Rapid ESC hs-cTn Algorithms Best 3-Hour Protocol for MI Rule-out: Meta-analysis

The findings are conclusive enough to determine that the 0/3-hour algorithm “is not safe,” says Chien-Chang Lee.

Rapid ESC hs-cTn Algorithms Best 3-Hour Protocol for MI Rule-out: Meta-analysis

To rule out MI among patients presenting to the emergency department with chest pain, newer, more rapid European Society of Cardiology (ESC) algorithms for high-sensitivity cardiac troponin assays—based on 0/1- and 0/2-hour protocols—are more accurate than the previously used 0/3 hour algorithm, according to a new meta-analysis.

The findings confirm 2020 European recommendations, which already promote the use of high-sensitivity cardiac troponin (hs-cTn) with the accelerated algorithm when available.

High-sensitivity troponin testing has been available in Europe and Asia for several years, but the accelerated algorithms have not been as widely adopted, leading to more emergency room crowding as one consequence, senior study author Chien-Chang Lee, MD, ScD (National Taiwan University Hospital, Taipei), told TCTMD.

Along with clinical presentation, the 0/3-hour algorithm identifies or rules out MI using a cardiac troponin threshold based on the 99th percentile of a normal reference population at presentation and at the 3-hour mark. The newer 0/1 and 0/2 algorithms triage patients by applying assay-specific cardiac troponin thresholds lower than the 99th percentile of a normal reference population at presentation along with absolute changes within the first or second hour.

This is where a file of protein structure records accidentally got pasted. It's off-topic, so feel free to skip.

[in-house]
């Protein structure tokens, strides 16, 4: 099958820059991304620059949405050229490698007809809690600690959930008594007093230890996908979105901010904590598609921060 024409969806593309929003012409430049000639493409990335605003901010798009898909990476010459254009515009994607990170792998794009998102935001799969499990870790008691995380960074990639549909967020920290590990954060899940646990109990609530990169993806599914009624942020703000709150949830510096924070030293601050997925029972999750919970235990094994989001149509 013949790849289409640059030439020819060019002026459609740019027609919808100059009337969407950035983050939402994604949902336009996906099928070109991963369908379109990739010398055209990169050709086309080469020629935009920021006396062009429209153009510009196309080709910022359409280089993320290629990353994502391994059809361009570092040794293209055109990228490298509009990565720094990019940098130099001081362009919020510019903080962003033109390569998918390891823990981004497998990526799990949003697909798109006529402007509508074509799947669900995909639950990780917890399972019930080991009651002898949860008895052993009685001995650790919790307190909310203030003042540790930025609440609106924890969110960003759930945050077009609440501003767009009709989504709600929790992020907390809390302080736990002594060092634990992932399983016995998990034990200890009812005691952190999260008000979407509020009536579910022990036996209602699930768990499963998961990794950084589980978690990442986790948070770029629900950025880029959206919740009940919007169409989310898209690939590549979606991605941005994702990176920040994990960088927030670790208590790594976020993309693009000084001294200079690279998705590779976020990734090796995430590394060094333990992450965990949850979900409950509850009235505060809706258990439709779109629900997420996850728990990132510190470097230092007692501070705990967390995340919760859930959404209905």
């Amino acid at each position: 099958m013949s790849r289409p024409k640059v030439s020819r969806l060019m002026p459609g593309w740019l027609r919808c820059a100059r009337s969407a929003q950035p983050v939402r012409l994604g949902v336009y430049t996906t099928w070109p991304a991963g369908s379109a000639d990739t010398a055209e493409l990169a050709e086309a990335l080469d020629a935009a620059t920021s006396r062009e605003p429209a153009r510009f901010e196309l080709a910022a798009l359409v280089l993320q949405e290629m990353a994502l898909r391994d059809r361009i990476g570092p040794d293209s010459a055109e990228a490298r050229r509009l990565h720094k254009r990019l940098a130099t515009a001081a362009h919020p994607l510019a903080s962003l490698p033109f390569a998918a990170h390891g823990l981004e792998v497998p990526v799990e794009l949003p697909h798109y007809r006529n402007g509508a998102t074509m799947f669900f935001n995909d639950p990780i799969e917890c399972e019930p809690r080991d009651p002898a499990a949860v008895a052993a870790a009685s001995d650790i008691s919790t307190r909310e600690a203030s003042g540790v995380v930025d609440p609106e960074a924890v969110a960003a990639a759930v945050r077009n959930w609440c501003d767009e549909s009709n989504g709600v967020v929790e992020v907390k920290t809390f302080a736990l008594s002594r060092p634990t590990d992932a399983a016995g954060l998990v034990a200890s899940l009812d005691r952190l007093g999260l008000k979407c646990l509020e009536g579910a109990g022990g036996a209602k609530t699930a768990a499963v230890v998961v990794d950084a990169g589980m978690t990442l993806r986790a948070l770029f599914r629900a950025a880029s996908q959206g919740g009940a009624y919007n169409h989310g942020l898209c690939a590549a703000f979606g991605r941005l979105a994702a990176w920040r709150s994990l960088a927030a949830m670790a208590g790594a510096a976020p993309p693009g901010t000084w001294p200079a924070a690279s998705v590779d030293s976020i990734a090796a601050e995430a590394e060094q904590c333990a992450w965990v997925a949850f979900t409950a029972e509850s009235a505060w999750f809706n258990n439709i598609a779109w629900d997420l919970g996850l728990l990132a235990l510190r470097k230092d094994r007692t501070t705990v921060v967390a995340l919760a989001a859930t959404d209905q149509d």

While use of the 0/3-hour algorithm does lead to patients being observed longer in the emergency department—something that might give confidence to many unsure physicians—the meta-analysis confirms that “after you use that algorithm, you miss more patients with myocardial infarctions than the accelerated algorithms like the 0/1 or 0/2 hour,” he said.

Previous research has indicated that this might be the case, Lee continued, but these studies were too small and underpowered “to reach firm conclusions.” This prompted his team, led by Cho-Han Chiang, MD (National Taiwan University Hospital), to pool 32 international studies of 20 prospective cohorts into their meta-analysis, published online yesterday in the Annals of Internal Medicine, which Lee says “finally” confirms higher sensitivity of the 0/1- and 0/2-hour algorithms with “sufficient power.”

In a cohort of more than 30,000 patients they found pooled sensitivity values of 99.1% and 98.6% for the 0/1- and 0/2-hour algorithms, respectively, with negative predictive values of 99.8% and 99.6% for ruling out MI. These values for the 0/3-hour algorithm were only 93.7% and 98.7%, although sensitivity was attenuated in studies that did not use clinical criteria (90.2%) compared with studies that did (98.4%). For ruling in MI, all three algorithms performed similarly, but the authors note “substantial” heterogeneity across the studies included.